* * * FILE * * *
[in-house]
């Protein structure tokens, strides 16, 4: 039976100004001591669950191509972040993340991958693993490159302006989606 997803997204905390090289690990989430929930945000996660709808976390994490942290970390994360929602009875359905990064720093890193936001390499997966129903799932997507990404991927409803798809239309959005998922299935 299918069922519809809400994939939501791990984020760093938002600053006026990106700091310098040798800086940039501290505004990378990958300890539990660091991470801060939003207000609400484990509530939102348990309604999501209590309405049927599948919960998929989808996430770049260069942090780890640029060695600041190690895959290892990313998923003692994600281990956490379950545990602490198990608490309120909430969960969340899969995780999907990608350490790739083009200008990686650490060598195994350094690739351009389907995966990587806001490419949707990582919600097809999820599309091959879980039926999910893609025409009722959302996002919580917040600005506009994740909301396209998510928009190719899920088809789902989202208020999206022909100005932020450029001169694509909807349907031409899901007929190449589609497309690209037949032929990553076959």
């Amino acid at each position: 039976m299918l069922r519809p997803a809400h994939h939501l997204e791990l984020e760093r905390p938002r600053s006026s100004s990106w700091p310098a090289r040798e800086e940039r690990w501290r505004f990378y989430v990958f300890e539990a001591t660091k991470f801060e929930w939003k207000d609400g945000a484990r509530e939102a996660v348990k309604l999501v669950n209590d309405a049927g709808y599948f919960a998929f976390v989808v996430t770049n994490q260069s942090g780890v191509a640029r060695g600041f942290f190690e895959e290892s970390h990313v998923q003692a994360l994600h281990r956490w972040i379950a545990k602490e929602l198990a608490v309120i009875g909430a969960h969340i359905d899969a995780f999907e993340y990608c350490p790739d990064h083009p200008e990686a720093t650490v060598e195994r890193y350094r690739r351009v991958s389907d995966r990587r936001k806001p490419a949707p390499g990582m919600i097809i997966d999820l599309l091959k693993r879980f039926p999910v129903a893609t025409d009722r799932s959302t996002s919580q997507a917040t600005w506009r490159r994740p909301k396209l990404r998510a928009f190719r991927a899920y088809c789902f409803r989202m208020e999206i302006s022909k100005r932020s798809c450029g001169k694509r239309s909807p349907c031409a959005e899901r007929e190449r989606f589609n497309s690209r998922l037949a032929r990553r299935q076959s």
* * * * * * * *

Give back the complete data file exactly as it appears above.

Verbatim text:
[in-house]
């Protein structure tokens, strides 16, 4: 039976100004001591669950191509972040993340991958693993490159302006989606 997803997204905390090289690990989430929930945000996660709808976390994490942290970390994360929602009875359905990064720093890193936001390499997966129903799932997507990404991927409803798809239309959005998922299935 299918069922519809809400994939939501791990984020760093938002600053006026990106700091310098040798800086940039501290505004990378990958300890539990660091991470801060939003207000609400484990509530939102348990309604999501209590309405049927599948919960998929989808996430770049260069942090780890640029060695600041190690895959290892990313998923003692994600281990956490379950545990602490198990608490309120909430969960969340899969995780999907990608350490790739083009200008990686650490060598195994350094690739351009389907995966990587806001490419949707990582919600097809999820599309091959879980039926999910893609025409009722959302996002919580917040600005506009994740909301396209998510928009190719899920088809789902989202208020999206022909100005932020450029001169694509909807349907031409899901007929190449589609497309690209037949032929990553076959």
């Amino acid at each position: 039976m299918l069922r519809p997803a809400h994939h939501l997204e791990l984020e760093r905390p938002r600053s006026s100004s990106w700091p310098a090289r040798e800086e940039r690990w501290r505004f990378y989430v990958f300890e539990a001591t660091k991470f801060e929930w939003k207000d609400g945000a484990r509530e939102a996660v348990k309604l999501v669950n209590d309405a049927g709808y599948f919960a998929f976390v989808v996430t770049n994490q260069s942090g780890v191509a640029r060695g600041f942290f190690e895959e290892s970390h990313v998923q003692a994360l994600h281990r956490w972040i379950a545990k602490e929602l198990a608490v309120i009875g909430a969960h969340i359905d899969a995780f999907e993340y990608c350490p790739d990064h083009p200008e990686a720093t650490v060598e195994r890193y350094r690739r351009v991958s389907d995966r990587r936001k806001p490419a949707p390499g990582m919600i097809i997966d999820l599309l091959k693993r879980f039926p999910v129903a893609t025409d009722r799932s959302t996002s919580q997507a917040t600005w506009r490159r994740p909301k396209l990404r998510a928009f190719r991927a899920y088809c789902f409803r989202m208020e999206i302006s022909k100005r932020s798809c450029g001169k694509r239309s909807p349907c031409a959005e899901r007929e190449r989606f589609n497309s690209r998922l037949a032929r990553r299935q076959s």